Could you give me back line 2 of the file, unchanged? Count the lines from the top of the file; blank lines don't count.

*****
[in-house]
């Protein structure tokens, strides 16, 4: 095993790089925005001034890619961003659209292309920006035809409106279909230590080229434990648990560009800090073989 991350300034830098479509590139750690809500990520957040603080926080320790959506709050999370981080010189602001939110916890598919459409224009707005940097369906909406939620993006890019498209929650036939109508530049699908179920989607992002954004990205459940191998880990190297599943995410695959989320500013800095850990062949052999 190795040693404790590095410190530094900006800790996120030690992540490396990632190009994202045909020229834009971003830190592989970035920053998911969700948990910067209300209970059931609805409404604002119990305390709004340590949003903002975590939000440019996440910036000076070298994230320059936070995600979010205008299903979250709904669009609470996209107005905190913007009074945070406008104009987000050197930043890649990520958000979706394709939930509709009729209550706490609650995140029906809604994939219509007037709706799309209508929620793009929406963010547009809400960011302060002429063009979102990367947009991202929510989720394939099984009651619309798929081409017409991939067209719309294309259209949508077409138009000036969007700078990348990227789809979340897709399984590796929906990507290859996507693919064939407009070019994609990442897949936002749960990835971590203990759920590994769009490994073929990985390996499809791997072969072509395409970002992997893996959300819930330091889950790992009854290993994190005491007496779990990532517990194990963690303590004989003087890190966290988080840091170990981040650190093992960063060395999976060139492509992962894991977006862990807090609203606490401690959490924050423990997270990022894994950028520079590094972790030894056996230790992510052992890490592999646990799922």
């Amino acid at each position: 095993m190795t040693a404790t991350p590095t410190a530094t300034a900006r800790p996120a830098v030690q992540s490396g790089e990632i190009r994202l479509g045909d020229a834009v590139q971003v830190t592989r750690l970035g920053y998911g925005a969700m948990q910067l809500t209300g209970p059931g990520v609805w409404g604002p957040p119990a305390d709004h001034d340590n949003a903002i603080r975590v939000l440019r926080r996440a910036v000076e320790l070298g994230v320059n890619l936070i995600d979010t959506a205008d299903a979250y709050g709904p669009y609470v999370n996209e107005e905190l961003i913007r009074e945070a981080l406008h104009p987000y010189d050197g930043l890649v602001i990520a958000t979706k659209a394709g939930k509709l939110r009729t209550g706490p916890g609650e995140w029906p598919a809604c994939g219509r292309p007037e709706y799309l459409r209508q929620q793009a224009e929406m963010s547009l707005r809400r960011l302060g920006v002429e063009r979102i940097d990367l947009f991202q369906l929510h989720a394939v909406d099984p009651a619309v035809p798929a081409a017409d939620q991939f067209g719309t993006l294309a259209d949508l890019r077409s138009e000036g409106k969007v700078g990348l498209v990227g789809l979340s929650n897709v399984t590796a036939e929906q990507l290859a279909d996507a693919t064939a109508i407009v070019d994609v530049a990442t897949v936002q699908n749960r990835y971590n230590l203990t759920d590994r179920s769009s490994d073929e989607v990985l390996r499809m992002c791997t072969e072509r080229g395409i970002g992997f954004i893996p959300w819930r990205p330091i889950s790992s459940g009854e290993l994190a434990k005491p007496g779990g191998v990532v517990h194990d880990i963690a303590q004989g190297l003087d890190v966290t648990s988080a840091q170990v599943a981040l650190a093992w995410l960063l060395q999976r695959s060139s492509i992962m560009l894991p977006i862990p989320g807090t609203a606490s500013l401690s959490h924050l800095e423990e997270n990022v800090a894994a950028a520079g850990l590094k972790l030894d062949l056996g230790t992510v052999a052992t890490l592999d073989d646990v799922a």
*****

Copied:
């Protein structure tokens, strides 16, 4: 095993790089925005001034890619961003659209292309920006035809409106279909230590080229434990648990560009800090073989 991350300034830098479509590139750690809500990520957040603080926080320790959506709050999370981080010189602001939110916890598919459409224009707005940097369906909406939620993006890019498209929650036939109508530049699908179920989607992002954004990205459940191998880990190297599943995410695959989320500013800095850990062949052999 190795040693404790590095410190530094900006800790996120030690992540490396990632190009994202045909020229834009971003830190592989970035920053998911969700948990910067209300209970059931609805409404604002119990305390709004340590949003903002975590939000440019996440910036000076070298994230320059936070995600979010205008299903979250709904669009609470996209107005905190913007009074945070406008104009987000050197930043890649990520958000979706394709939930509709009729209550706490609650995140029906809604994939219509007037709706799309209508929620793009929406963010547009809400960011302060002429063009979102990367947009991202929510989720394939099984009651619309798929081409017409991939067209719309294309259209949508077409138009000036969007700078990348990227789809979340897709399984590796929906990507290859996507693919064939407009070019994609990442897949936002749960990835971590203990759920590994769009490994073929990985390996499809791997072969072509395409970002992997893996959300819930330091889950790992009854290993994190005491007496779990990532517990194990963690303590004989003087890190966290988080840091170990981040650190093992960063060395999976060139492509992962894991977006862990807090609203606490401690959490924050423990997270990022894994950028520079590094972790030894056996230790992510052992890490592999646990799922």